Ebony S. Muhammad (EM): Briefly share how you became actively involved as an organizer in the Waller County protest in honor of Sandra Bland. Did you know her personally? Do you have an experience with Waller County police or systemic injustice in general?
Steven Orozco (SO): I never had the pleasure of knowing Sandra, and luckily I have never fallen into Waller County hands the few times I traveled to Austin. Blessed to say in my few interactions with police where things could have gone potentially bad for me, the situation never led to brutality or incarceration. But I recognized the injustice in America by 2006 when Sean Bell in NY was murdered, when I too was preparing for marriage. The murder of Trayvon Martin in 2012 stirred my spirit restless. So I have been active in the protest scene since the non-indictment of Darren Wilson last fall.
(Photo via Steven Orozco’s Twitter account)
I met many committed individuals, including Secunda Joseph, all of whom are from different walks of life, religion, and gender. We came together to organize an event for the one year anniversary of the murder of Mike Brown, Aug 9th. This was three weeks before Sandra Bland’s abduction and eventual murder three days later. So once the story was out, one of the organizers that was participating in the Aug 9th event, Reverend Hannah Bonner, started sitting vigils with other activists. The group quickly decided to focus the event for the 9th to the direction of Waller County, which became the ‘Day of Remembrance and Response’.
(Photos via Jesse Muhammad’s Twitter account)
EM: How would you describe the Day of Remembrance and Response? What have these last few weeks been like in Waller County since?
SO: Waller County has gone through a period of discomfort early on and it maintained throughout. Reverend Bonner has been there every day and accompanied by mostly two other activists, whose names I would prefer not mentioned, but are two of the strongest black women I have ever met in my life. These three women witness the changes and interactions that many others, and the media have no knowledge of. But the tension had been building. During the weeks leading up to the event there had been many negative and a few positive interactions with the residents of the neighborhood and people at the jail itself. The PV students just returned to begin preparing for the semester this past week, so the interactions have been mostly with Sandra’s classmates and friends. We will know more about the atmosphere with the PV students this fall semester and hope to achieve productive community work.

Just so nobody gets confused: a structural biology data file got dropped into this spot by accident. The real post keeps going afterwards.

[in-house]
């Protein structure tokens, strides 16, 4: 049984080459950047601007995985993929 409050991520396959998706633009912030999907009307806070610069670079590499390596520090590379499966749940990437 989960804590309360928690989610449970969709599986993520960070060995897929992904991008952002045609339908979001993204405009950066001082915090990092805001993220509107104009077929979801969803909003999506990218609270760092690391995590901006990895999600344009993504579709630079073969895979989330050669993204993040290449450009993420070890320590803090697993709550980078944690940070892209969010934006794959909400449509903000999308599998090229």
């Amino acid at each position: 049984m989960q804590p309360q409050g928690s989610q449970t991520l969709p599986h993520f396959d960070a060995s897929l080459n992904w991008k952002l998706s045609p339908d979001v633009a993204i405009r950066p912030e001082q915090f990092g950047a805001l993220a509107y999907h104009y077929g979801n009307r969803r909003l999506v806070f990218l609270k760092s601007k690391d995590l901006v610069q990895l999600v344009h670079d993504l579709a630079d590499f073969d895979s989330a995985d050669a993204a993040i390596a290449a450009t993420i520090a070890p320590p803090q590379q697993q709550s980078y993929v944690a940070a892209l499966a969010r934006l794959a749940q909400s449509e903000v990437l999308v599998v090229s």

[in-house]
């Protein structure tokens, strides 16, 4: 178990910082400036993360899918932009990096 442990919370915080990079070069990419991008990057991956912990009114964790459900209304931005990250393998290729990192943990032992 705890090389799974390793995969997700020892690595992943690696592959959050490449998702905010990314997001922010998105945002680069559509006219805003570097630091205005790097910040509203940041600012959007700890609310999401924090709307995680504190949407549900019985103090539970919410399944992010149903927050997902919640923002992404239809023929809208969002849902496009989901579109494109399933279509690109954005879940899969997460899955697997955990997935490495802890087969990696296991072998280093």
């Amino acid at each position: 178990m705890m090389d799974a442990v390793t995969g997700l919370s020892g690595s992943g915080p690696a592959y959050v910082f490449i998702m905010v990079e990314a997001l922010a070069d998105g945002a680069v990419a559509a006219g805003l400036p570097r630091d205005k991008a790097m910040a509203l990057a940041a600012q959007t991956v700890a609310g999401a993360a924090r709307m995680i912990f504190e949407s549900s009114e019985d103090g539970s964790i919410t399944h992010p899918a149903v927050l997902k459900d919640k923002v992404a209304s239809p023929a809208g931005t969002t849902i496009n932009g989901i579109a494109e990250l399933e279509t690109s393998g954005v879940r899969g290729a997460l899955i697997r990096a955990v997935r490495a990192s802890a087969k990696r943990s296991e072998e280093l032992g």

(Photo via Steven Orozco’s Twitter account)
The Day of Remembrance and Response was a beautiful sight, I happened to take the opportunity to hold the speaker up high for all to hear when I noticed trouble hearing early on, so I was able to see the entire event unfold from that position up high. I saw the inspiration, the grief, the fire, and of course the confrontational brutality that is Waller County police. It was a beautiful sight, and just a bit sour at the end. Yet positivity remained for our return.
(Photo via Steven Orozco’s instagram account)
EM: Describe what that day was like coming back to Waller County jail finding the entrance had been blocked and that the tree that many protesters used for shade had been cut down?
SO: It was after the Sunday of the event, followed by the Monday confrontation with the Sheriff, Glenn Smith, caught on camera. Tuesday August 11th was a day where we moved under the tree at the corner of the parking lot which provided enough shade for three cars and enough space to sit all together comfortably.
(Photos via Steven Orozco’s Twitter account)
Towards the end of the day, the clouds began to gather and it was about to start raining, which was the first break in the then 20-plus days in summer heat of the sitting vigil. As we packed up we took a moment to circle around and holding hands to close a moment of reflection. We left, and then a few hours later, Reverend Bonner received text messages from Waller residents in the jail area, with pictures of the tree cut down. It rained for the rest of the night. The villain did what villains do. Show himself.
EM: Wow. Yes sir, indeed. Thank you so much for all you’re doing, along with others working with you, to keep the voice of justice resounding in Waller County in honor of Sandra Bland, her family and all those lives lost.
UPDATE: As of August 26th, the Prairie View city council passed a proposal to rename the road leading to Prairie View A&M University after Bland; Sandra Bland Memorial Parkway. That’s the same road where she was stopped for allegedly making an illegal lane change, removed from her car and arrested by state trooper Brian Encinia. (via HoustonPress.com) According to Omari Muhammad, PVU student, a campus monument has been discussed in honor of Sandra Bland.